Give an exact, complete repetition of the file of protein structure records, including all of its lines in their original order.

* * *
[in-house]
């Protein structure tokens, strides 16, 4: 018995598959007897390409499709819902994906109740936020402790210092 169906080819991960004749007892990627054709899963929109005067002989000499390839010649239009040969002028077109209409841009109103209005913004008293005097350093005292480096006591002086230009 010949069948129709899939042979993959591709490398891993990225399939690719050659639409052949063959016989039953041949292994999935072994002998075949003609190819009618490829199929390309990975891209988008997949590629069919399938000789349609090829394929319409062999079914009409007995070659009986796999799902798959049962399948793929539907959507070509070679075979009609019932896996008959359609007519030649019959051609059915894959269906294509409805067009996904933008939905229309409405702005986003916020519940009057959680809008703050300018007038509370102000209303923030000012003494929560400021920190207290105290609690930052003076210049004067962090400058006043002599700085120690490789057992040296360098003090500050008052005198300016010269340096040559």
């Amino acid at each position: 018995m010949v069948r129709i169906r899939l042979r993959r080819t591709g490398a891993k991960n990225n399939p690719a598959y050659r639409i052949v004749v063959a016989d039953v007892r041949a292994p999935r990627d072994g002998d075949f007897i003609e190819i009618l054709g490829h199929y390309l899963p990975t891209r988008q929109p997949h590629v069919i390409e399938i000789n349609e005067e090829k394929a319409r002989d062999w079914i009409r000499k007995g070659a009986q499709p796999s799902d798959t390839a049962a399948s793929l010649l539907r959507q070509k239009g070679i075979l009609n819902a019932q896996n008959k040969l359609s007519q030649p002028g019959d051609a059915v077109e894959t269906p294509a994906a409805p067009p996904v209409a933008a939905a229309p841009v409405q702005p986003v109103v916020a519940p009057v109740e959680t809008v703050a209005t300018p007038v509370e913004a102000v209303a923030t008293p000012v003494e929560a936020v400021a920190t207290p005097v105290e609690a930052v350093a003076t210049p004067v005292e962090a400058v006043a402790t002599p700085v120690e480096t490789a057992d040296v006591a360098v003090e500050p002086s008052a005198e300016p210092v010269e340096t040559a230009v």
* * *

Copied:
[in-house]
């Protein structure tokens, strides 16, 4: 018995598959007897390409499709819902994906109740936020402790210092 169906080819991960004749007892990627054709899963929109005067002989000499390839010649239009040969002028077109209409841009109103209005913004008293005097350093005292480096006591002086230009 010949069948129709899939042979993959591709490398891993990225399939690719050659639409052949063959016989039953041949292994999935072994002998075949003609190819009618490829199929390309990975891209988008997949590629069919399938000789349609090829394929319409062999079914009409007995070659009986796999799902798959049962399948793929539907959507070509070679075979009609019932896996008959359609007519030649019959051609059915894959269906294509409805067009996904933008939905229309409405702005986003916020519940009057959680809008703050300018007038509370102000209303923030000012003494929560400021920190207290105290609690930052003076210049004067962090400058006043002599700085120690490789057992040296360098003090500050008052005198300016010269340096040559």
């Amino acid at each position: 018995m010949v069948r129709i169906r899939l042979r993959r080819t591709g490398a891993k991960n990225n399939p690719a598959y050659r639409i052949v004749v063959a016989d039953v007892r041949a292994p999935r990627d072994g002998d075949f007897i003609e190819i009618l054709g490829h199929y390309l899963p990975t891209r988008q929109p997949h590629v069919i390409e399938i000789n349609e005067e090829k394929a319409r002989d062999w079914i009409r000499k007995g070659a009986q499709p796999s799902d798959t390839a049962a399948s793929l010649l539907r959507q070509k239009g070679i075979l009609n819902a019932q896996n008959k040969l359609s007519q030649p002028g019959d051609a059915v077109e894959t269906p294509a994906a409805p067009p996904v209409a933008a939905a229309p841009v409405q702005p986003v109103v916020a519940p009057v109740e959680t809008v703050a209005t300018p007038v509370e913004a102000v209303a923030t008293p000012v003494e929560a936020v400021a920190t207290p005097v105290e609690a930052v350093a003076t210049p004067v005292e962090a400058v006043a402790t002599p700085v120690e480096t490789a057992d040296v006591a360098v003090e500050p002086s008052a005198e300016p210092v010269e340096t040559a230009v």